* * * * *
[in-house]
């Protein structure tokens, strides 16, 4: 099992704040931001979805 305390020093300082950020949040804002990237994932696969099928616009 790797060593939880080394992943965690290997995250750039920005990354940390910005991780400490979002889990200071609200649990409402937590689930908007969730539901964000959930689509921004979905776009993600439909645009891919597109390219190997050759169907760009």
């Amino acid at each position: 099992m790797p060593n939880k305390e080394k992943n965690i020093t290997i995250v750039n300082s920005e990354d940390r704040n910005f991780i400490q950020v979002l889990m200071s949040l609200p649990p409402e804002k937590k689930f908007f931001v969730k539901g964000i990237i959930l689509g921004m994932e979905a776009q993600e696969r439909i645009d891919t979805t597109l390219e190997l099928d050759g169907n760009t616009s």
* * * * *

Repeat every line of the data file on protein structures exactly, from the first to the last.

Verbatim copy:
[in-house]
């Protein structure tokens, strides 16, 4: 099992704040931001979805 305390020093300082950020949040804002990237994932696969099928616009 790797060593939880080394992943965690290997995250750039920005990354940390910005991780400490979002889990200071609200649990409402937590689930908007969730539901964000959930689509921004979905776009993600439909645009891919597109390219190997050759169907760009």
């Amino acid at each position: 099992m790797p060593n939880k305390e080394k992943n965690i020093t290997i995250v750039n300082s920005e990354d940390r704040n910005f991780i400490q950020v979002l889990m200071s949040l609200p649990p409402e804002k937590k689930f908007f931001v969730k539901g964000i990237i959930l689509g921004m994932e979905a776009q993600e696969r439909i645009d891919t979805t597109l390219e190997l099928d050759g169907n760009t616009s």